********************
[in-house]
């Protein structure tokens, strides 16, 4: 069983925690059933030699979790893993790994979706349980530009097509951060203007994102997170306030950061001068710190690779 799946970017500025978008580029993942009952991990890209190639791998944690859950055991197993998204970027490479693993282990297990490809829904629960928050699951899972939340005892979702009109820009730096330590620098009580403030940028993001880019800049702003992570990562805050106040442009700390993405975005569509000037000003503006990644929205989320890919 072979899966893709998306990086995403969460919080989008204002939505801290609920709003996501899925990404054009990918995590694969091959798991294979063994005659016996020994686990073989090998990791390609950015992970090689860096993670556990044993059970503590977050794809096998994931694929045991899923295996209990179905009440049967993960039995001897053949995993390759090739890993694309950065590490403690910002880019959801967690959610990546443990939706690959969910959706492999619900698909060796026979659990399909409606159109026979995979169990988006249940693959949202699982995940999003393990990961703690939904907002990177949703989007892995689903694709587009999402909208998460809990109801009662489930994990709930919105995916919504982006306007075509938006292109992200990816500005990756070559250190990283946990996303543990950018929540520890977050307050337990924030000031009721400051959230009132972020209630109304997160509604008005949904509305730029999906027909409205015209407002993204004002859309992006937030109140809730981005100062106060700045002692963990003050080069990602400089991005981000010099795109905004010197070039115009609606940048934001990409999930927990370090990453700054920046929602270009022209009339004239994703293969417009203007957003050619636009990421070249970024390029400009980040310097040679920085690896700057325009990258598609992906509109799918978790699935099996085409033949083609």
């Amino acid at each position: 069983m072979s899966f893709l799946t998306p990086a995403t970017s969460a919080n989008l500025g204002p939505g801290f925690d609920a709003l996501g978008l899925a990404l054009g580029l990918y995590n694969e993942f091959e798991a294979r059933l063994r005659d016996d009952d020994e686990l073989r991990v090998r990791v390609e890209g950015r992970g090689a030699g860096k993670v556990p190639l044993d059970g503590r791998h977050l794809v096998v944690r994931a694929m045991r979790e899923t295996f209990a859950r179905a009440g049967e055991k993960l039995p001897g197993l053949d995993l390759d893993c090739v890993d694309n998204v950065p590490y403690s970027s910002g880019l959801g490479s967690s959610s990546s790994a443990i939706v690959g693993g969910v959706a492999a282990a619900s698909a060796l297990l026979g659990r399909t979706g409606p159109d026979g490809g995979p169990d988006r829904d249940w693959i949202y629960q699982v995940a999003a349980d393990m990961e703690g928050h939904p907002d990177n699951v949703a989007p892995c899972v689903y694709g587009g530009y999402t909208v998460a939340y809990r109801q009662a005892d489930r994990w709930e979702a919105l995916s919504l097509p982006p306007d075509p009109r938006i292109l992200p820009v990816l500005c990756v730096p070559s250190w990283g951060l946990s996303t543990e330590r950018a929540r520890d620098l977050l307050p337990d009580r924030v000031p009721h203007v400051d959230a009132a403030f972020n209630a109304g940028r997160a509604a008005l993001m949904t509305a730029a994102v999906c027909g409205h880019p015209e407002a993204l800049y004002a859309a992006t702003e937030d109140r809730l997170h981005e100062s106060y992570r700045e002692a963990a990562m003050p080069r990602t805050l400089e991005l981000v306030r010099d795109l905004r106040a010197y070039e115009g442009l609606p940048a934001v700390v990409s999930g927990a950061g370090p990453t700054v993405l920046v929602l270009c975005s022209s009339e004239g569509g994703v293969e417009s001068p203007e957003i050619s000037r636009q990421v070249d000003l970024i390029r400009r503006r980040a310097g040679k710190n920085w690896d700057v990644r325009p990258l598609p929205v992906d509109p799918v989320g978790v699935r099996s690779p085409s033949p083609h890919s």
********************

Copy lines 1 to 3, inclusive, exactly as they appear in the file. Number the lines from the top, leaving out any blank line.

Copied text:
[in-house]
């Protein structure tokens, strides 16, 4: 069983925690059933030699979790893993790994979706349980530009097509951060203007994102997170306030950061001068710190690779 799946970017500025978008580029993942009952991990890209190639791998944690859950055991197993998204970027490479693993282990297990490809829904629960928050699951899972939340005892979702009109820009730096330590620098009580403030940028993001880019800049702003992570990562805050106040442009700390993405975005569509000037000003503006990644929205989320890919 072979899966893709998306990086995403969460919080989008204002939505801290609920709003996501899925990404054009990918995590694969091959798991294979063994005659016996020994686990073989090998990791390609950015992970090689860096993670556990044993059970503590977050794809096998994931694929045991899923295996209990179905009440049967993960039995001897053949995993390759090739890993694309950065590490403690910002880019959801967690959610990546443990939706690959969910959706492999619900698909060796026979659990399909409606159109026979995979169990988006249940693959949202699982995940999003393990990961703690939904907002990177949703989007892995689903694709587009999402909208998460809990109801009662489930994990709930919105995916919504982006306007075509938006292109992200990816500005990756070559250190990283946990996303543990950018929540520890977050307050337990924030000031009721400051959230009132972020209630109304997160509604008005949904509305730029999906027909409205015209407002993204004002859309992006937030109140809730981005100062106060700045002692963990003050080069990602400089991005981000010099795109905004010197070039115009609606940048934001990409999930927990370090990453700054920046929602270009022209009339004239994703293969417009203007957003050619636009990421070249970024390029400009980040310097040679920085690896700057325009990258598609992906509109799918978790699935099996085409033949083609």
């Amino acid at each position: 069983m072979s899966f893709l799946t998306p990086a995403t970017s969460a919080n989008l500025g204002p939505g801290f925690d609920a709003l996501g978008l899925a990404l054009g580029l990918y995590n694969e993942f091959e798991a294979r059933l063994r005659d016996d009952d020994e686990l073989r991990v090998r990791v390609e890209g950015r992970g090689a030699g860096k993670v556990p190639l044993d059970g503590r791998h977050l794809v096998v944690r994931a694929m045991r979790e899923t295996f209990a859950r179905a009440g049967e055991k993960l039995p001897g197993l053949d995993l390759d893993c090739v890993d694309n998204v950065p590490y403690s970027s910002g880019l959801g490479s967690s959610s990546s790994a443990i939706v690959g693993g969910v959706a492999a282990a619900s698909a060796l297990l026979g659990r399909t979706g409606p159109d026979g490809g995979p169990d988006r829904d249940w693959i949202y629960q699982v995940a999003a349980d393990m990961e703690g928050h939904p907002d990177n699951v949703a989007p892995c899972v689903y694709g587009g530009y999402t909208v998460a939340y809990r109801q009662a005892d489930r994990w709930e979702a919105l995916s919504l097509p982006p306007d075509p009109r938006i292109l992200p820009v990816l500005c990756v730096p070559s250190w990283g951060l946990s996303t543990e330590r950018a929540r520890d620098l977050l307050p337990d009580r924030v000031p009721h203007v400051d959230a009132a403030f972020n209630a109304g940028r997160a509604a008005l993001m949904t509305a730029a994102v999906c027909g409205h880019p015209e407002a993204l800049y004002a859309a992006t702003e937030d109140r809730l997170h981005e100062s106060y992570r700045e002692a963990a990562m003050p080069r990602t805050l400089e991005l981000v306030r010099d795109l905004r106040a010197y070039e115009g442009l609606p940048a934001v700390v990409s999930g927990a950061g370090p990453t700054v993405l920046v929602l270009c975005s022209s009339e004239g569509g994703v293969e417009s001068p203007e957003i050619s000037r636009q990421v070249d000003l970024i390029r400009r503006r980040a310097g040679k710190n920085w690896d700057v990644r325009p990258l598609p929205v992906d509109p799918v989320g978790v699935r099996s690779p085409s033949p083609h890919s």